Big Tent

Camp Parsa, Khowst, Afghanistan, March 2009

In a year in Afghanistan I met and heard speak exactly one Afghan woman.  We held a big shura to discuss progress on the KG Pass Road and invited leaders from across Khowst and Paktya.  The woman I speak of, whose name I don’t remember, was something of a celebrity—a politician of some stature from Paktya.  How she rose to power, I don’t know, but she spoke under the big tent to the big crowd, and then gathered with the other leaders and speakers in a private room while they waited for helicopters to return them to their home districts.

For over an hour, I observed her interact with the 15 or so males in the room, me being the only American.  It was a rare glimpse behind the veil, a view of what life must be like within the family circles deep inside the thick kalat walls.  It was obvious the men in the room adored her.  She bantered, held forth, smiled, laughed, cajoled, and conversed with perfect integrity and ease.  Not a hint of tension, condescension, or attitude whatsoever from anyone present except to suggest that all were extremely happy to be there, talking freely and safely for as long as they could get away with it.

Other than that, nothing.  We never ventured inside the kalats, and the burqua-ed up women we saw on the roads turned their backs on us and crouched into little balls until we passed.  This behavior made our interpreters furious.  “Do you think they want to act like that?” they asked.  “Do you think their family wants it to be like that? Do you think it was always like this?”

4 Responses to “Big Tent”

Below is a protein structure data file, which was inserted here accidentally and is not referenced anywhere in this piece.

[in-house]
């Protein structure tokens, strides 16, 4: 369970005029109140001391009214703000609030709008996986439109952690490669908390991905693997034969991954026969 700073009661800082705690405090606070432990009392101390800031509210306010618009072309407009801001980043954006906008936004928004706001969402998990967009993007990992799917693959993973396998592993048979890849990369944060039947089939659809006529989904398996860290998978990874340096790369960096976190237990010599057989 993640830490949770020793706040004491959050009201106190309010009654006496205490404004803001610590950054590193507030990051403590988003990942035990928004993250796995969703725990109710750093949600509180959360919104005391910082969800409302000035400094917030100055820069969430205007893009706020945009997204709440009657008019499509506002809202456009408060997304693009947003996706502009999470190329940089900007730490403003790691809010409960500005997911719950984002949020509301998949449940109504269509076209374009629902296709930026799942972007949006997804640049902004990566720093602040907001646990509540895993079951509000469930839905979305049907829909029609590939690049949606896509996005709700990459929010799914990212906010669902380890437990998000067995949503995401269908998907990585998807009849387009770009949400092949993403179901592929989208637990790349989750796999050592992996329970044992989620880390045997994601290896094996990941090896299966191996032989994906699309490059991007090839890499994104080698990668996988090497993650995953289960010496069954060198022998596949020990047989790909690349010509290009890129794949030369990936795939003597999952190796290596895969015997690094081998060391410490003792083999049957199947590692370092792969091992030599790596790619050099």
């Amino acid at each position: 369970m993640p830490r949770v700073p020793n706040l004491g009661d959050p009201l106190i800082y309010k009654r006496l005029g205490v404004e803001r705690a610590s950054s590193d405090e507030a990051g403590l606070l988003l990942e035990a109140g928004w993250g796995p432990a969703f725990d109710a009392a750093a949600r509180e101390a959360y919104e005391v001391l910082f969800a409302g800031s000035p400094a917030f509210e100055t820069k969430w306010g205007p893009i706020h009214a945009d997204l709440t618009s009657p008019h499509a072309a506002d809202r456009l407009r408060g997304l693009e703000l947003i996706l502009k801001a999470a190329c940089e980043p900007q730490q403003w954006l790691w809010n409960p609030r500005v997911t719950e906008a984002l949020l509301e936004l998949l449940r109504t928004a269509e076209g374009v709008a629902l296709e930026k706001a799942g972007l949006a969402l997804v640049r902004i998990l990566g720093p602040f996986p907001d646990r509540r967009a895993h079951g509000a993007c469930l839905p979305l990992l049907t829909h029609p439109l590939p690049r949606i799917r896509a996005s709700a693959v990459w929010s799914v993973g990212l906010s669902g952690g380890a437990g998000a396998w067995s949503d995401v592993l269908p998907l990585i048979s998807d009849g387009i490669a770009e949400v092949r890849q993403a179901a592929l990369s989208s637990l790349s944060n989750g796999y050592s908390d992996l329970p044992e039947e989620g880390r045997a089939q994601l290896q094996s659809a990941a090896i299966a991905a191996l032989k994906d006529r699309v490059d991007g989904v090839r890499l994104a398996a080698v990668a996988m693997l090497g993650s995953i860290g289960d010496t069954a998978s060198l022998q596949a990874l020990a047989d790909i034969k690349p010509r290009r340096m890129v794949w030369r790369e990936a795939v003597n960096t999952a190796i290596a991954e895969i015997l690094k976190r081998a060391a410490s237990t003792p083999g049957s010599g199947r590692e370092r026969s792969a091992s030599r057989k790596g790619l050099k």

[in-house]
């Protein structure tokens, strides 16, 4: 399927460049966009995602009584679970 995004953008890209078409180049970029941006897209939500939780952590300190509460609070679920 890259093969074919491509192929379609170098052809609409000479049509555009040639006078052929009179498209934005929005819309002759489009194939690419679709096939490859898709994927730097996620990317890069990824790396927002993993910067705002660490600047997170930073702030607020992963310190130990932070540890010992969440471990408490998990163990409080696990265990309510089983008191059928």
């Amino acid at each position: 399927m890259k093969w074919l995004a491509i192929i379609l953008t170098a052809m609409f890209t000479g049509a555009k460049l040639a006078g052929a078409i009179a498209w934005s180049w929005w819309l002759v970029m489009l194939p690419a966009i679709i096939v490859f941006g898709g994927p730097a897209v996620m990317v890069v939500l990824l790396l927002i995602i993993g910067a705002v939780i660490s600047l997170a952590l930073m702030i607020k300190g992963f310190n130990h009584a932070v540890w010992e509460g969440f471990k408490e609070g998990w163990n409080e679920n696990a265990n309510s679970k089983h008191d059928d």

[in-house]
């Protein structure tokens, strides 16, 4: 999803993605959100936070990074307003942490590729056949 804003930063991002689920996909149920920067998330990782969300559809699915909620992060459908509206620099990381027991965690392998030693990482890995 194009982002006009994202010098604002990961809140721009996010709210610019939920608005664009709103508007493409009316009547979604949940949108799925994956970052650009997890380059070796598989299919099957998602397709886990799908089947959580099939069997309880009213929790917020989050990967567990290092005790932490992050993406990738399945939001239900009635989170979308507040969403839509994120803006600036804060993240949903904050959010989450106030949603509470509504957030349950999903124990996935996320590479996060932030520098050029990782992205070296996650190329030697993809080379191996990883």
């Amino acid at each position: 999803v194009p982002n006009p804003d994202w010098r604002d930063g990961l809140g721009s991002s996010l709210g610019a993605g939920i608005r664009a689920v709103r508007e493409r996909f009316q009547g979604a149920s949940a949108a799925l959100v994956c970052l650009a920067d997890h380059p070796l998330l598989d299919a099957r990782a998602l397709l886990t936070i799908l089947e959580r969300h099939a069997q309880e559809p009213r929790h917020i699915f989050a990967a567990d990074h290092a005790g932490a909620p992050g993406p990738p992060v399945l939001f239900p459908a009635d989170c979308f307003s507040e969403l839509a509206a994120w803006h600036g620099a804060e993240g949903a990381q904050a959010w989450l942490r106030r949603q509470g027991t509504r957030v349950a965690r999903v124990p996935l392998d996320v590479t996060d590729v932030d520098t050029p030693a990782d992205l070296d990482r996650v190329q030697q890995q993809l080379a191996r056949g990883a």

1. Elsie De Laere Says:

    Hi Peter,

    Read your post. Happy you had a chance to got a chance to look behind the veil in Afghanistan and yes, the interpreter was right, it hasn’t always been ‘like this’. Actually, under the Russian occupation there were at least as many women doctors and engineers as there were male counterparts. Before the Russians invaded Afghanistan, SOME women were able to live similar modern lives like those of women in the west. Most women didn’t have access to these luxuries of going to college and hanging out in miniskirt drinking yogurt or licking ice-cream. The worked just as hard as many women in the world do who are poor. It is true however that women had a better overall situation in terms of the way men behaved toward them. That misogynist behavior didn’t truly start rearing its ugly head until religious fanatics started fighting the Russians, with the help of the US. These fanatics as you may well know are the mujaheddin who then fought each other, massacring each other and raping each other’s women. Women are the real victims of men’s aggressions; women and men and the Afghan women were victims continuously throughout the reign of the Taleban which followed the horrendous fighting between the mujaheddin factions. The Taleban institutionalized as you also know very well, the hatred against women. It was a way for men, as it stills is today, to dominate women, feel better about themselves.
    The US military and its’ allies are to be commended for liberating the Afghan people from these barbarians. As a human rights activist I have met many more Afghan women than you have I’m sure, both here in the US and in Afghanistan. I have applauded every time another step towards women was made, including better access to education, representation in parliament, improved access to health care, especially pre-natal care, signing of CEDAW and SVAW by Pres. Karzai. I was very excited indeed.